to where the blessing of love will preserve you!
Triumphant courage, love so pure,
joins you in faith as the happiest of couples.
[The two processions meet in the middle and embrace. The respective attendants begin to prepare the bride and groom for the night. Eight women circle them.]
EIGHT WOMEN: As God blessed you in happiness,
so do we bless you in joy.
[They walk around a second time.]
Watched over in love's happiness,
may you long remember this hour!
[The KING embraces the bride and groom, and the processions of men and women re-form and exit the way each came in.]
MEN AND WOMEN: Faithfully guarded, remain behind
where the blessing of love will preserve you.
Triumphant courage, love and happiness
join you in faith as the happiest of couples.
Champion among youth, remain here!
Jewel among youth, remain here!
Flee now the splendor of the wedding feast,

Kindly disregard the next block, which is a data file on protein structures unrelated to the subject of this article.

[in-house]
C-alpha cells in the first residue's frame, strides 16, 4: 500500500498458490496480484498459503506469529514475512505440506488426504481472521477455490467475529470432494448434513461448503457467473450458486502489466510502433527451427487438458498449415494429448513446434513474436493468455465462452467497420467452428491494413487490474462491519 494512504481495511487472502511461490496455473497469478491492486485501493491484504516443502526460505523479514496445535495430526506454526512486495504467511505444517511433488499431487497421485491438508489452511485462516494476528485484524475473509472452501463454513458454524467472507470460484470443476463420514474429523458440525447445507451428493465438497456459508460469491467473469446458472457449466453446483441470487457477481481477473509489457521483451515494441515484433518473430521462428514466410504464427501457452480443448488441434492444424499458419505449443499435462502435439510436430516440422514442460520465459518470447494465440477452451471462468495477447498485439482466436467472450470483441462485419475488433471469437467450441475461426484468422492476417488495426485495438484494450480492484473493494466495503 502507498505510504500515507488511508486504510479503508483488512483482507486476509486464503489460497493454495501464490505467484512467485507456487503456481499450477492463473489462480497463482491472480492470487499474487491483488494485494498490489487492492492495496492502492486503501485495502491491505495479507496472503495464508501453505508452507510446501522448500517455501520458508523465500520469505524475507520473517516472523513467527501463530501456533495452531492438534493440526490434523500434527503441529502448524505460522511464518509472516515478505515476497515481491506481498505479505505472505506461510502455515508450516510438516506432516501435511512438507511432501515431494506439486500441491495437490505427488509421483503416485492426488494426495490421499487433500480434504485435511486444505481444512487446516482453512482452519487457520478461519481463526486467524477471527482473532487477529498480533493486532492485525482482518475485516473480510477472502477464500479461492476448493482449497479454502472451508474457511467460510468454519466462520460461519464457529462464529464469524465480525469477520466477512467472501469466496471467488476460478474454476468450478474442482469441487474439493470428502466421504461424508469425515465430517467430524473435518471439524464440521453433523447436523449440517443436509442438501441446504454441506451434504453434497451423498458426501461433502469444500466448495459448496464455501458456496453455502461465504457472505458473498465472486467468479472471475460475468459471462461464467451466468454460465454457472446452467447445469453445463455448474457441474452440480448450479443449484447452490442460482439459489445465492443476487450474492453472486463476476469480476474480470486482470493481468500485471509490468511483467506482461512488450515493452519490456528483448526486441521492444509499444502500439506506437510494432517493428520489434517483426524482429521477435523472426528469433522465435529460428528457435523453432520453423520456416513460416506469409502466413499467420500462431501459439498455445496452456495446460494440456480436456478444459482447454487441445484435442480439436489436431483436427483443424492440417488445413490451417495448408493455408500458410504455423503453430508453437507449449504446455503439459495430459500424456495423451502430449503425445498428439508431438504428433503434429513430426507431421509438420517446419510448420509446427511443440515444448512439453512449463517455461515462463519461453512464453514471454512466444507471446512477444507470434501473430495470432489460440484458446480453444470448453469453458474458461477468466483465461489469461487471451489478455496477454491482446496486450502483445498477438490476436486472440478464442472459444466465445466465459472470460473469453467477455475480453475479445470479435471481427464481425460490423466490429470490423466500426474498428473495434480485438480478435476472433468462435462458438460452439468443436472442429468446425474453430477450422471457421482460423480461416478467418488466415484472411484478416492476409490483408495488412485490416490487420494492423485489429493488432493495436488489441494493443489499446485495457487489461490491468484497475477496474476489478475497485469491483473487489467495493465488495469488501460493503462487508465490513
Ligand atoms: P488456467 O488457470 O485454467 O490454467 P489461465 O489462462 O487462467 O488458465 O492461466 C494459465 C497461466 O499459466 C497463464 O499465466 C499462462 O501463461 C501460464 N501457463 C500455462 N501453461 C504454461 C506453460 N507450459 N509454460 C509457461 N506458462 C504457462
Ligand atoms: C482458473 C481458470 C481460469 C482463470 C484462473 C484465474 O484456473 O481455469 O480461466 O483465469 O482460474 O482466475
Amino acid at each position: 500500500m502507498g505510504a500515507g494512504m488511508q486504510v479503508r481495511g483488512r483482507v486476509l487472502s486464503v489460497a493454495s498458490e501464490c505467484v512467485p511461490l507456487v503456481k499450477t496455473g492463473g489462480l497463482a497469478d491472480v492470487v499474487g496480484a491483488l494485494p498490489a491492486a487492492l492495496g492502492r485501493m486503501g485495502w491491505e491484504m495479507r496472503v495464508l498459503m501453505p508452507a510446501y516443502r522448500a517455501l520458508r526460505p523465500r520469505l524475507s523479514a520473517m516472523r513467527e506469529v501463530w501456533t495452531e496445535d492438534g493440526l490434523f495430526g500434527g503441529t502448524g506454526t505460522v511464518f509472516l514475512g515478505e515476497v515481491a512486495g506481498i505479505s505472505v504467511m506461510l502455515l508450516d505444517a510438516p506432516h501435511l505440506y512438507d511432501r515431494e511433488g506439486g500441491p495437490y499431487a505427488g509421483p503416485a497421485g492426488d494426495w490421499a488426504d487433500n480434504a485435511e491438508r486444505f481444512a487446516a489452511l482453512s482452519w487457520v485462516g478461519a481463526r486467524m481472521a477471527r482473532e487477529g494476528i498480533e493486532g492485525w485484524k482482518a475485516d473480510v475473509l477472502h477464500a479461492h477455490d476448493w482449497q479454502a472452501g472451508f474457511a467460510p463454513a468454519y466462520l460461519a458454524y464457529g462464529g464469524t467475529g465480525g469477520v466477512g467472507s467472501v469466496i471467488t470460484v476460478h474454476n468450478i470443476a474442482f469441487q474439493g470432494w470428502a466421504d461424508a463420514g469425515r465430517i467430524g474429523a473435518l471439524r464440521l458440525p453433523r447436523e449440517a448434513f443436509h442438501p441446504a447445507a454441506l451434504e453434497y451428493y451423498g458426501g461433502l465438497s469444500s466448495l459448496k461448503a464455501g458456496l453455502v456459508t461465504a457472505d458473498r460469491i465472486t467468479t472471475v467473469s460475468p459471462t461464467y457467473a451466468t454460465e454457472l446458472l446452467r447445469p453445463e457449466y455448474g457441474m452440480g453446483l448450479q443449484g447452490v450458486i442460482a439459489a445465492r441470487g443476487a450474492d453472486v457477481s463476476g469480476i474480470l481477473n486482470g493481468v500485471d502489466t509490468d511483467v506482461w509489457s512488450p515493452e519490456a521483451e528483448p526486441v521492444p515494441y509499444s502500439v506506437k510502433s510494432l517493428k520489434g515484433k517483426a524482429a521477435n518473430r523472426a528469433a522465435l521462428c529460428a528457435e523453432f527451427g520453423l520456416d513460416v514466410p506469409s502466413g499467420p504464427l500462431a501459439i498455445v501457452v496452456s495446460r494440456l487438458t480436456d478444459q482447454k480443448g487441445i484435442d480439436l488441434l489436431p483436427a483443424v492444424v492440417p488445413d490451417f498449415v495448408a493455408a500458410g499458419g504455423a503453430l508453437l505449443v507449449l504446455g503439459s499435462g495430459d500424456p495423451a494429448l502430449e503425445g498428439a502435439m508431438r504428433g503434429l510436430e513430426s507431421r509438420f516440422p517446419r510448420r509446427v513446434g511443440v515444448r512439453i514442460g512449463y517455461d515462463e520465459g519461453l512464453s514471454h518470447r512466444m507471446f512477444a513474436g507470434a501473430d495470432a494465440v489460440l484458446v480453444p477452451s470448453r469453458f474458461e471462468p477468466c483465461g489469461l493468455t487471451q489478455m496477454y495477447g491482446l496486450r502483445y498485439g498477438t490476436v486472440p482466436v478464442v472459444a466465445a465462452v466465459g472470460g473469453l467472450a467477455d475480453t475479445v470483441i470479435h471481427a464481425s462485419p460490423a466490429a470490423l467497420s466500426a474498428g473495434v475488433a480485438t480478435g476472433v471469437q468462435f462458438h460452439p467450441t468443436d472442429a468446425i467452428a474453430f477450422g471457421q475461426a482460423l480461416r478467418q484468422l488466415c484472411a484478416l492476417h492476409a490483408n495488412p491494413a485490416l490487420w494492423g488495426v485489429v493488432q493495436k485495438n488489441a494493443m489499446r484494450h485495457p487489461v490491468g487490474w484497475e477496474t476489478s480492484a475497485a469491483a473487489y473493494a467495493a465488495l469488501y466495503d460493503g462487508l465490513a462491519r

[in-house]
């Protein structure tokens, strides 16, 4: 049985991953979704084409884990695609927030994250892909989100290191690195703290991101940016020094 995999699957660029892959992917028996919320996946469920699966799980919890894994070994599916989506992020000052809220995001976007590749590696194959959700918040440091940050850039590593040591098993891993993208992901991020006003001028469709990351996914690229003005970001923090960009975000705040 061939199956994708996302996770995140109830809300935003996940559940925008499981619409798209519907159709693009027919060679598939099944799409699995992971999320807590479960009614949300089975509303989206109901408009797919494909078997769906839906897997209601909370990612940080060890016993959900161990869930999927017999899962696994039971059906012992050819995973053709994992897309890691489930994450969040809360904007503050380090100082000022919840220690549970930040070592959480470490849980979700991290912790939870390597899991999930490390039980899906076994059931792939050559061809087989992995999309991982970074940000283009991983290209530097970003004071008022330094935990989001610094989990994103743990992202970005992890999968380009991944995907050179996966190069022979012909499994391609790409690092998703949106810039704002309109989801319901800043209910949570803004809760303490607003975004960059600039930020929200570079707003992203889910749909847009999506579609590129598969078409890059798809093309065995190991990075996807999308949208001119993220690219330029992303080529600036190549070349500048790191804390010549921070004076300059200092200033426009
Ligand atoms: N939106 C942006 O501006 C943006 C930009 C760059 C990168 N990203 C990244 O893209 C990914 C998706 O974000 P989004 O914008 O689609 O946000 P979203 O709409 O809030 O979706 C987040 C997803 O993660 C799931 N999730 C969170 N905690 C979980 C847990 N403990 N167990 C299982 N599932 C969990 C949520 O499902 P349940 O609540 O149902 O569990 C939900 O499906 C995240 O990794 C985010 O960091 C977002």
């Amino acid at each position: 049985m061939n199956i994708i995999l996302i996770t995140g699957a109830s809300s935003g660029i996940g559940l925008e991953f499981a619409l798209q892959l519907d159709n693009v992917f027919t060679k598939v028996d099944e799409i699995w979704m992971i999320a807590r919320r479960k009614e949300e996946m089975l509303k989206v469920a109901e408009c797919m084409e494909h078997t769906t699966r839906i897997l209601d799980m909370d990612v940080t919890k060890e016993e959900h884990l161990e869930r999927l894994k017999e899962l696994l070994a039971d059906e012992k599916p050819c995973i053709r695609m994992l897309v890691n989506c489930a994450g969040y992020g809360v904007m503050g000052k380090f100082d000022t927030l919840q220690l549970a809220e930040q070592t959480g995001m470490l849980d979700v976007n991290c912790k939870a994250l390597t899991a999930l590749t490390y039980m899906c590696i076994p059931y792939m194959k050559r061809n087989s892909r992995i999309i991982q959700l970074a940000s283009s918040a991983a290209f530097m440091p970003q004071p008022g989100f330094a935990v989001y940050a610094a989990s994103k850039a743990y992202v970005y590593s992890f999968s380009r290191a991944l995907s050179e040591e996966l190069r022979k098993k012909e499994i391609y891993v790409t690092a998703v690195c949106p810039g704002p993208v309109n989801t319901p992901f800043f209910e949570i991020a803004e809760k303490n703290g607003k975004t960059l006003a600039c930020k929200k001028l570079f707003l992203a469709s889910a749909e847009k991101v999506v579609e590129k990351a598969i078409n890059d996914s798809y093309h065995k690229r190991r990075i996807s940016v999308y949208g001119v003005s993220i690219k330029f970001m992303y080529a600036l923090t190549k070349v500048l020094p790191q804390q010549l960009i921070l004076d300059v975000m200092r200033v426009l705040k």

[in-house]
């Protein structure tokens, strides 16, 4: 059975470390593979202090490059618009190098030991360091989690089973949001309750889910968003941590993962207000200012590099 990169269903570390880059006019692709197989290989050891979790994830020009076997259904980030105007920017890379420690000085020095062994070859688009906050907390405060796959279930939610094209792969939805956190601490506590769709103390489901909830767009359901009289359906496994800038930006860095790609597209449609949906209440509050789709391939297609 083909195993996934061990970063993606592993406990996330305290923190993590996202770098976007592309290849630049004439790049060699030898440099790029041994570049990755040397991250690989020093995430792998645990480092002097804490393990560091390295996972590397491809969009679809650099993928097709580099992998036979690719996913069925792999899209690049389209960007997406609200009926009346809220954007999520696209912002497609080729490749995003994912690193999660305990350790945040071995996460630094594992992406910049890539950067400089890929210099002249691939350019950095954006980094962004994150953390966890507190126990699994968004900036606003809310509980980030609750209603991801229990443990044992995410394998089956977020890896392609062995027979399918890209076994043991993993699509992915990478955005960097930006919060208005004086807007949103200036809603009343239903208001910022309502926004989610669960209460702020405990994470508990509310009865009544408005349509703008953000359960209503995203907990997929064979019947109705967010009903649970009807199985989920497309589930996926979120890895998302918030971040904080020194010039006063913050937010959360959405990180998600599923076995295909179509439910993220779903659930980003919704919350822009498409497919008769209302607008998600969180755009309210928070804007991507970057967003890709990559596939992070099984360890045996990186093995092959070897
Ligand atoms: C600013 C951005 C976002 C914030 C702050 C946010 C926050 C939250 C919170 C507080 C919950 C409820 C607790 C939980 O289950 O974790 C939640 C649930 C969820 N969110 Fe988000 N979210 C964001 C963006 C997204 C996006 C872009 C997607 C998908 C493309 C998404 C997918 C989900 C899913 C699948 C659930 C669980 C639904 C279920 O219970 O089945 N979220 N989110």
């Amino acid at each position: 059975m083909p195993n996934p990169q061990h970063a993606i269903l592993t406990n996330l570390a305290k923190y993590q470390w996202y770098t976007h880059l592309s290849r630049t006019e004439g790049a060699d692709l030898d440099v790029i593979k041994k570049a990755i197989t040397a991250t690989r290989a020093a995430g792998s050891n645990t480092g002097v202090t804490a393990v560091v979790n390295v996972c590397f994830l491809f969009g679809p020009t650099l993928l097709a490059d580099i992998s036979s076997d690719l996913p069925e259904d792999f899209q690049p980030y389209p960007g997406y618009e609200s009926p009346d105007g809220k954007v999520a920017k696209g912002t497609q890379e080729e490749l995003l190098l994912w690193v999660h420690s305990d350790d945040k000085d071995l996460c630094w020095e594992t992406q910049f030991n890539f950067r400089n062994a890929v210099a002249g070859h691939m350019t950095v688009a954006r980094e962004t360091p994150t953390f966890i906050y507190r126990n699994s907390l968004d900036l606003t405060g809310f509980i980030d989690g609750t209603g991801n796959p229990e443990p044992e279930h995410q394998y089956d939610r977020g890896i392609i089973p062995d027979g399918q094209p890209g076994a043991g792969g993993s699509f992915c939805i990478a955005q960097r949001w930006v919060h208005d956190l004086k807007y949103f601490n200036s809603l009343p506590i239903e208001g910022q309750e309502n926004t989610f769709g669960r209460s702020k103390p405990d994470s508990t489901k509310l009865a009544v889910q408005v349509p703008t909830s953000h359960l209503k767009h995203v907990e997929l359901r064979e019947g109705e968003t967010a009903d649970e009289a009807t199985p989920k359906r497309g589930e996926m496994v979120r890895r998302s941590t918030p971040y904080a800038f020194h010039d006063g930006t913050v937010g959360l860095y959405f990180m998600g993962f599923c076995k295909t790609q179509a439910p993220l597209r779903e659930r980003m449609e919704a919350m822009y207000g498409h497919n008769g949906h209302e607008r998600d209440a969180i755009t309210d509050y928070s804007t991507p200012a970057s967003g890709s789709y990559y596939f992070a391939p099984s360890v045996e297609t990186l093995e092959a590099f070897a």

may the delights of the heart be yours!
Sweet-smelling room, bedecked for love,
has taken you in, away from the splendor.
Faithfully guarded, remain behind,
where the blessing of love will preserve you!
Triumphant courage, love and happiness
join you as the happiest of couples.
[The bridal couple remains alone in the bridal chamber.]
Bayreuth Festival Chorus and Orchestra (1954), Eugen Jochum, cond. Live performance
Vienna State Opera Concert Chorus, Vienna Philharmonic, Georg Solti, cond. Decca, recorded Nov.-Dec. 1985, June 1986
JUMPING OVER THE WHOLE OF THE RING,
DIE MEISTERSINGER, AND TRISTAN UND ISOLDE . . .
I'm afraid the "further forays" into Act I of Lohengrin knocked some planned Parsifal forays out of this post, reserved for the future. But we can take time to listen again to the beautiful 1959 recording Jochum made of the common concert presentation the opera's Prelude spliced into the "Good Friday Spell" of Act III.
Prelude and Good Friday Spell
Bavarian Radio Symphony Orchestra, Eugen Jochum, cond. DG, recorded December 1957
STILL TO COME --
As noted, we still have Jochum's Parsifal to play with, and Mozart's Abduction from the Seraglio and Così fan tutte, and maybe Mussorgsky's Boris Godunov. I haven't quite figured this out, but we'll get to it all.